David Broder writes:
Obama, to his credit, has ended one of the darkest chapters of American history, when certain terrorist suspects were whisked off to secret prisons and subjected to waterboarding and other forms of painful coercion in hopes of extracting information about threats to the United States.
He was right to do this. But he was just as right to declare that there should be no prosecution of those who carried out what had been the policy of the United States government. And he was right when he sent out his chief of staff, Rahm Emanuel, to declare that the same amnesty should apply to the lawyers and bureaucrats who devised and justified the Bush administration practices.
But now Obama is being lobbied by politicians and voters who want something more -- the humiliation and/or punishment of those responsible for the policies of the past. They are looking for individual scalps -- or, at least, careers and reputations.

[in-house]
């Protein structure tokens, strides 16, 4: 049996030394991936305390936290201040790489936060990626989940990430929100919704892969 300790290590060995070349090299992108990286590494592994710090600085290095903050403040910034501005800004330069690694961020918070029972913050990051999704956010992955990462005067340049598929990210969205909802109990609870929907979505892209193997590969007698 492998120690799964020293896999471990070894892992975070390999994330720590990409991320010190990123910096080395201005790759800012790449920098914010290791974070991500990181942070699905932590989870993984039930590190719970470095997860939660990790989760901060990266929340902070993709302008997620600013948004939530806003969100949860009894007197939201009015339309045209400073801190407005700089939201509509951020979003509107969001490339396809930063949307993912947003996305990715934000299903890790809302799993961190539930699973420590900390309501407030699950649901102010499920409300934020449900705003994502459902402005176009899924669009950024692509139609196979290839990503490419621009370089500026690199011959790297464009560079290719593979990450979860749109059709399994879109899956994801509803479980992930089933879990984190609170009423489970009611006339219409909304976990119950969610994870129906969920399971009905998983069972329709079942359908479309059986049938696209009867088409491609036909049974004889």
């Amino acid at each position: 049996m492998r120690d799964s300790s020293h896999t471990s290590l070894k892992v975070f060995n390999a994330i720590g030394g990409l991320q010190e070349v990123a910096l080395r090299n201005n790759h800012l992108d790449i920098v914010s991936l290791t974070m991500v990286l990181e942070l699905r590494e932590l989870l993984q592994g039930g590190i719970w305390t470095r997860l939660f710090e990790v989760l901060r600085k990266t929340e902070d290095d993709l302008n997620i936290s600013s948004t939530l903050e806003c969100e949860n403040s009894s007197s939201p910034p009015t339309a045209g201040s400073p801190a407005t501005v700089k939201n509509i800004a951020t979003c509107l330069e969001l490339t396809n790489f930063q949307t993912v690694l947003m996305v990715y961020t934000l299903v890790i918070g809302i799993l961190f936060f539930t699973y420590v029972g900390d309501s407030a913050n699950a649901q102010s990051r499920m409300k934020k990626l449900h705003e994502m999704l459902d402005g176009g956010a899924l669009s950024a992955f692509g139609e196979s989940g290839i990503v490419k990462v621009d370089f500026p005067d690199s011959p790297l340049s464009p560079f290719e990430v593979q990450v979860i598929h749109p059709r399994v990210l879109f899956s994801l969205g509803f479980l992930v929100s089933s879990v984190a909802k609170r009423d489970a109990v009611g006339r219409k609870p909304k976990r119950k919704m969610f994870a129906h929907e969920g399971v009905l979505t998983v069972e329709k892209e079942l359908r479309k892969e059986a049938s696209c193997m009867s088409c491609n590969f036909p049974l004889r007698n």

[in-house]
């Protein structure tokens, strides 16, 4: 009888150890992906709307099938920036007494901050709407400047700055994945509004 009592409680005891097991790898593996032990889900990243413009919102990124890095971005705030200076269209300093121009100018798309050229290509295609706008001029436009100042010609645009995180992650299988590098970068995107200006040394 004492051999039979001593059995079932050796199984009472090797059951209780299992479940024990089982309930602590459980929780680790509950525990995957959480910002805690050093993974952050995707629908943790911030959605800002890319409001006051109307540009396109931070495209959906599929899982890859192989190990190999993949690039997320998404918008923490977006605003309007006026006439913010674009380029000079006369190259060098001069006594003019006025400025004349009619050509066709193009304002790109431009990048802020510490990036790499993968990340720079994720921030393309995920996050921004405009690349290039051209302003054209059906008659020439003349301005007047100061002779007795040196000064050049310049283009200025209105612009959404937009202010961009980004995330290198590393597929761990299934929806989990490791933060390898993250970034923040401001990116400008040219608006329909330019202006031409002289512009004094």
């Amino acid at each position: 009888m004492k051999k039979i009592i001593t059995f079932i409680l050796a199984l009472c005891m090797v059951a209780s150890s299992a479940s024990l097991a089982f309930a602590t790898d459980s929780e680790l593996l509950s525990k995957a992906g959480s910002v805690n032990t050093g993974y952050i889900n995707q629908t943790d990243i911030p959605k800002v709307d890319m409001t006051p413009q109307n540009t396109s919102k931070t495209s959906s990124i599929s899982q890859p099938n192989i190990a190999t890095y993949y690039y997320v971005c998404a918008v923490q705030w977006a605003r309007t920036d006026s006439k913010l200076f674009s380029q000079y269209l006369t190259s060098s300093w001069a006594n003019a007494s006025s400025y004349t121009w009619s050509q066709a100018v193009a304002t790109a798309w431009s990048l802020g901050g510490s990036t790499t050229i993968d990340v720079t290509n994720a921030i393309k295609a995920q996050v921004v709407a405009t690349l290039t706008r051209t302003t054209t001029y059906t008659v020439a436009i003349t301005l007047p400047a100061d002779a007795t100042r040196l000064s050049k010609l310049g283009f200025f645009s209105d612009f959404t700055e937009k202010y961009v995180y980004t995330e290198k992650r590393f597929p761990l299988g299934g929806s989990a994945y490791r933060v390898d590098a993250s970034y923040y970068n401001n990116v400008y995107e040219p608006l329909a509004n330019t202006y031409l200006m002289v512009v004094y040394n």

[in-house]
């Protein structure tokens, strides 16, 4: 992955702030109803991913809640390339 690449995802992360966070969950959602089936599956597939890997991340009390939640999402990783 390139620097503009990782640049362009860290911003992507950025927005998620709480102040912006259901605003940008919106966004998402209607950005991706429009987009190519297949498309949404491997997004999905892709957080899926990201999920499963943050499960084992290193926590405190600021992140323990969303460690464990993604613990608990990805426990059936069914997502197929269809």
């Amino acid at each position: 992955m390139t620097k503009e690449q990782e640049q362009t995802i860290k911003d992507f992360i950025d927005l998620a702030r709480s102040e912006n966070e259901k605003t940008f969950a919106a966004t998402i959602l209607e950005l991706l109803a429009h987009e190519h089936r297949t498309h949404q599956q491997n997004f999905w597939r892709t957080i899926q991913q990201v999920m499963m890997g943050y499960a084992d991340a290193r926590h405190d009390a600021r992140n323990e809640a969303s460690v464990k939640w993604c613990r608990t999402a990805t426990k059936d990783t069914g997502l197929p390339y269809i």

Their argument is that without identifying and punishing the perpetrators, there can be no accountability -- and therefore no deterrent lesson for future administrations. It is a plausible-sounding rationale, but it cloaks an unworthy desire for vengeance.
Broder admirably avoids the strawman of "accountability," and instead gamely steps up to duke it out with the nuanced, and complicated "unworthy desire for vengeance" argument. Let us all stand back and applaud his intellectual courage.
Listen, there's a case to be made against pushing forward on torture--mostly a political one, that many commenters have made in this space. (Marc gives another one here.) But Broder isn't even serious enough to do that. He is a pug confusing a journeyman with the champ.
I'm always amazed at how people accrue these reputations in high places. Watching Broder fumble with the basic, rudimentary work of intellectual honesty is like watching a Harvard physicist fumble with basic Algebra. And yet somehow, much, much worse.